For Pearson this won't be a huge set back, certainly nothing like his 2nd round loss to Cole Miller, and for Barboza it doesn't exactly make one crave for him to receive a huge step up in competition. A lateral move, as opposed to a notable step up or down, for either guy can probably be expected.

Mauricio Rua vs Forrest Griffin - Mauricio 'Shogun' Rua just can't seem to find the long term success that he seemed so destined to achieve. On the heels of winning the Pride Middleweight Grand Prix, his streak was ended when he suffered a broken arm while being taken down by Mark Coleman. He built himself back up with 4 great wins, but came into the UFC in less then prime condition and was tapped out by Forrest Griffin in the 3rd round of Shogun's debut. Forrest went on to win the title while Shogun built himself back up. When Shogun finally received his title shot, many people felt he did what was impossible, get the better of Lyoto Machida. Unfortunately the fight was left a little too close for comfort, and his momentous victory was spoiled with a unanimous decision defeat. Shogun FINALLY claimed the title in the rematch. His time was now, the destroyer was the champion...but his knee injuries struck back. Shogun returned roughly 10 months later to defend his title and was thoroughly decimated by the young Jon Jones. Life just wasn't fair.

But Shogun was given a chance to do a little bit of damage control on his legacy by potentially avenging his loss to Forrest Griffin. Shogun's footwork and overall movement seemed a little off or slow in the match, but winning is what counts, and he did that in emphatic fashion, separating Griffin out in less then 2 minutes.

Anderson Silva vs Yushin Okami - Like the co-main event, this was also a rematch. This was a rematch of long reigning champion Anderson Silva's most recent decent...which came in the form of DQ due to an illegal upkick against Yushin Okami. Okami was a long time staple of the UFC middleweight division, but took the long road to a title shot. It seemed as though he always lost the fight that would likely have earned him his title shot. When he beat Nate Marquardt he finally earned it. For Okami this was a chance to pull off a massive upset, for Silva, it was a chance to wipe his most recent loss off of his record and prove he was really the better man.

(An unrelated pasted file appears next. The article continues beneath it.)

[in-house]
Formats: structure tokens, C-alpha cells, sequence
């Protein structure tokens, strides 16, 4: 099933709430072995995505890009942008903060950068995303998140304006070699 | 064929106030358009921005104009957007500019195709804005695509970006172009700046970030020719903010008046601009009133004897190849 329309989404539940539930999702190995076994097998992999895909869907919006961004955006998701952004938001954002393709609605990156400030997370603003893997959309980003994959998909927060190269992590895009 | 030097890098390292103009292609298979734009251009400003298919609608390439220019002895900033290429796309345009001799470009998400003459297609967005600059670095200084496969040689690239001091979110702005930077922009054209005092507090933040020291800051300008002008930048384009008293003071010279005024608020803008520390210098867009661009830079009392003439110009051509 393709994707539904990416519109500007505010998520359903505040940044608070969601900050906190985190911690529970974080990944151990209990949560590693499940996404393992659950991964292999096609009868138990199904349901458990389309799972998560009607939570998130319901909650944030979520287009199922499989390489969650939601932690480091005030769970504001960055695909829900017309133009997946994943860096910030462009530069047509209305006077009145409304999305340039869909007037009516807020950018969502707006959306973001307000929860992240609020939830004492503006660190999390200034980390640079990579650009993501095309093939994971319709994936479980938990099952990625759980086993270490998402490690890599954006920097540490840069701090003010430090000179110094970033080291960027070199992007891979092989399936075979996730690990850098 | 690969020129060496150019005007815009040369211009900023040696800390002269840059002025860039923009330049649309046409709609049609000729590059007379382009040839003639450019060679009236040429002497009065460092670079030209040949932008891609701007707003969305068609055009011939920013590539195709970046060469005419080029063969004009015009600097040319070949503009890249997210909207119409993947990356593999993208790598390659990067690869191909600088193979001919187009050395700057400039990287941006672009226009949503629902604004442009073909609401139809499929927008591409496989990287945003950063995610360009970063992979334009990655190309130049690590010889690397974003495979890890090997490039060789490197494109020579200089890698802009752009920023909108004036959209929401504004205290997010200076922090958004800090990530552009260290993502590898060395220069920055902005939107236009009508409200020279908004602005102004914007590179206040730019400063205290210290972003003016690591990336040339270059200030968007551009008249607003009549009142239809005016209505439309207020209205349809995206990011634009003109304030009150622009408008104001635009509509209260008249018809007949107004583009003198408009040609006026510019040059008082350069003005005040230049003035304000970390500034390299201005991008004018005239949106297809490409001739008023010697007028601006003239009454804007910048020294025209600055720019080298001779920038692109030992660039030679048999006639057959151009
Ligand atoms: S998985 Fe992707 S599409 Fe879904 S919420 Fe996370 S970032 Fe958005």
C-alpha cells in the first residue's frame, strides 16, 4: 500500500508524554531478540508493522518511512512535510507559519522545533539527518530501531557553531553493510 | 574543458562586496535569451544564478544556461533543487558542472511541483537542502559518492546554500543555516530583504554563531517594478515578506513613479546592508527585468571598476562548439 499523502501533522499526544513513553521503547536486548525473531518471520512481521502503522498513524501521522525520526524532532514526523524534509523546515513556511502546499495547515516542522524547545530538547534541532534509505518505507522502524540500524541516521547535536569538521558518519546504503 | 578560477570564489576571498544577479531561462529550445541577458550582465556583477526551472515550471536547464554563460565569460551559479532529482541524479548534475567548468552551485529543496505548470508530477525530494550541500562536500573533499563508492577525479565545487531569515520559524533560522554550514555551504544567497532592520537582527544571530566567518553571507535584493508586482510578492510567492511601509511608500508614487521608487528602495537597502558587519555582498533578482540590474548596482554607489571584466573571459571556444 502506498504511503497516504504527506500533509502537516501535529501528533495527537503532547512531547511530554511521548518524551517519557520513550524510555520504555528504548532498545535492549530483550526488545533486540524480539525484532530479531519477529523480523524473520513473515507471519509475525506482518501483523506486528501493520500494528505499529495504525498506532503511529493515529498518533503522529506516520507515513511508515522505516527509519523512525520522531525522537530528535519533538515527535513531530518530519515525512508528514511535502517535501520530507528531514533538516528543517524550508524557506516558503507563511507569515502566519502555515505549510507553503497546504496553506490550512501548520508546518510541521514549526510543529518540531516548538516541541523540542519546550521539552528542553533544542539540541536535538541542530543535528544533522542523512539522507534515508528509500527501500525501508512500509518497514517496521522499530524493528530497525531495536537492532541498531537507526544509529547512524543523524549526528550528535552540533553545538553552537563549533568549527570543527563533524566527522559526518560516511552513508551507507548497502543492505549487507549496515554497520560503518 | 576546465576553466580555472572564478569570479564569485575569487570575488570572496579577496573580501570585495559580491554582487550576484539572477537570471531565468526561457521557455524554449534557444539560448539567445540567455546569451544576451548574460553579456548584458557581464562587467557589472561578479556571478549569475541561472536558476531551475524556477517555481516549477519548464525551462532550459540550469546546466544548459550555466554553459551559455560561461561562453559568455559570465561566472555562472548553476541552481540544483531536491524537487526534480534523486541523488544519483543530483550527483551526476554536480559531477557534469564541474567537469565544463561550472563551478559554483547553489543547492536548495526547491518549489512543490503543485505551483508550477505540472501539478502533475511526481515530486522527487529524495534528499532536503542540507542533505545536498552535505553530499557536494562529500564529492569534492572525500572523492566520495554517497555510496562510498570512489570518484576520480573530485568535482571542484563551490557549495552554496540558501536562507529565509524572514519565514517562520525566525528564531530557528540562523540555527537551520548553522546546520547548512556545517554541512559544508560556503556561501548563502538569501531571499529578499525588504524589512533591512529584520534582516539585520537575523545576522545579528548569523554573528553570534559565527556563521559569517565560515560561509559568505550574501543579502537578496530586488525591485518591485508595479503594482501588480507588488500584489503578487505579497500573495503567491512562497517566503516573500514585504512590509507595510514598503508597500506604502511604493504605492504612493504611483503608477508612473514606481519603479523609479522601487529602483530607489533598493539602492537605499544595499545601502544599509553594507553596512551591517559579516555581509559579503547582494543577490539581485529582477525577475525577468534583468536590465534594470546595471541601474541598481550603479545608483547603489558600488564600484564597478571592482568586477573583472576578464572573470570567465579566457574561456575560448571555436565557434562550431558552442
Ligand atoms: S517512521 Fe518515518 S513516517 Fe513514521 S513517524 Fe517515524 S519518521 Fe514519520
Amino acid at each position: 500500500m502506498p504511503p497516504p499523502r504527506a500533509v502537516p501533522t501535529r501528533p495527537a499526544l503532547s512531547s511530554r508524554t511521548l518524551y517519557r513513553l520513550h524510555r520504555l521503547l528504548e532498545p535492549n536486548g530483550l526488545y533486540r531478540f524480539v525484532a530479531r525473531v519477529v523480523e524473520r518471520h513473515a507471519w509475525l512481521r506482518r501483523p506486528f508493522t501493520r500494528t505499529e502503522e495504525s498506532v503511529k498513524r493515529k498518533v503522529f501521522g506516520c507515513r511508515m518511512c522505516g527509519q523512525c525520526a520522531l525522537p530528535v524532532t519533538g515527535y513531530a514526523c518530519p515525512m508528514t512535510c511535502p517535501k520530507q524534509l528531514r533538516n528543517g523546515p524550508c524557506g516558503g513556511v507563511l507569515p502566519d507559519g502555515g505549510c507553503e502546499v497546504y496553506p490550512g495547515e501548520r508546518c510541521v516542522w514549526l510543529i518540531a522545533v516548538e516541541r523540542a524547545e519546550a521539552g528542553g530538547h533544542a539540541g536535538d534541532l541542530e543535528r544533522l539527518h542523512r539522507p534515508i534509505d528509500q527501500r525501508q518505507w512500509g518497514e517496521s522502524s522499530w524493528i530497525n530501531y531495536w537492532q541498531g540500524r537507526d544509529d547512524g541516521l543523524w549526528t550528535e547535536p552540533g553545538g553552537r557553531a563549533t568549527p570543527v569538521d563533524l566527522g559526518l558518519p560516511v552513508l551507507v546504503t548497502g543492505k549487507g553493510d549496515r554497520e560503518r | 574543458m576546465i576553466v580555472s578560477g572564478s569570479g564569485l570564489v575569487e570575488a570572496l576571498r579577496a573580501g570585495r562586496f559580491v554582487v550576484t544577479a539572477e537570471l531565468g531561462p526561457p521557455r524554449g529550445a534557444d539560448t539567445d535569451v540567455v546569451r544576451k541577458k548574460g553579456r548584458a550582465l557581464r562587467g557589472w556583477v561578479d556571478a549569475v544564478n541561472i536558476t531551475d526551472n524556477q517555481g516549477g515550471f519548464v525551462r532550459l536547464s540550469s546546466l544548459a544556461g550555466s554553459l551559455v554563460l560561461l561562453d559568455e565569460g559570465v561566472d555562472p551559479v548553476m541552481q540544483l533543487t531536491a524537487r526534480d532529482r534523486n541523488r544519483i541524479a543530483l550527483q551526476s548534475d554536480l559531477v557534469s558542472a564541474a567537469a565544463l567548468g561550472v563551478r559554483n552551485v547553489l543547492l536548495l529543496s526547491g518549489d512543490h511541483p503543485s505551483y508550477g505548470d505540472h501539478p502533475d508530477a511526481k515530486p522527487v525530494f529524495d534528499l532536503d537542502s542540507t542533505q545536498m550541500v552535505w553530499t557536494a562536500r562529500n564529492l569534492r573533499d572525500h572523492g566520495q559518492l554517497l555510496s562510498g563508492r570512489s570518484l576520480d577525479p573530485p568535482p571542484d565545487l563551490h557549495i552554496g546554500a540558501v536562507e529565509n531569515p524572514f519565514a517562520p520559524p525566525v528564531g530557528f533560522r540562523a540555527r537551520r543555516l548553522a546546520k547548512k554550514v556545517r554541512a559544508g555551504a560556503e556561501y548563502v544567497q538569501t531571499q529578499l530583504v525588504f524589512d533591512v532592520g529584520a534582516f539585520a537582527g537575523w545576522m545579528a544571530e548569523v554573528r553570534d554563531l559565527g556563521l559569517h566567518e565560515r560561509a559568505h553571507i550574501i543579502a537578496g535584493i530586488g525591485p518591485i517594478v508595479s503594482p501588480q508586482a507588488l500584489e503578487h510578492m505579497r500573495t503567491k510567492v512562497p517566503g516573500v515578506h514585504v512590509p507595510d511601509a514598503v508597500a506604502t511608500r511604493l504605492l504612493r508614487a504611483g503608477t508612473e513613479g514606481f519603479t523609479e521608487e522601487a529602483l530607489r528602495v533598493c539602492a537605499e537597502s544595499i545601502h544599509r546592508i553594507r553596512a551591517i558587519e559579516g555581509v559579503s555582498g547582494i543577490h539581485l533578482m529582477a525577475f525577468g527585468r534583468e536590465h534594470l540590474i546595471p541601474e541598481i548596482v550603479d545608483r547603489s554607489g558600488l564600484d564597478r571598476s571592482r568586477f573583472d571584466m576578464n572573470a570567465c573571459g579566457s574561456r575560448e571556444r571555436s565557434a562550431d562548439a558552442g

And boy did he prove it. After a first round that mostly saw Okami holding Anderson up against the cage, but having little offensive success there, the 2nd round told a completely different story. Anderson came out in the 2nd round like a death machine. He had accumulated all of the necessary information on Okami that he would require for his in cage destruction and proceeded to go to work. Anderson dropped his hands, and baited Okami into an exchange where Silva dropped him with one of the fastest and most accurate punches that may have ever graced the Octagon. Okami went down, and for the moment he was falling, I personally thought he was out. That wasn't quite the case though. Silva let him back up, and proceeded to rinse and repeat...wait for Okami to swing and drop him with a well placed shot. Only this time Silva did not let Okami off the hook...he attacked until referee Herb Dean stepped in and called a stop to the action.

Revenge is a dish best served cold...

\The FanPosts are solely the subjective opinions of Bloody Elbow readers and do not necessarily reflect the views of Bloody Elbow editors or staff.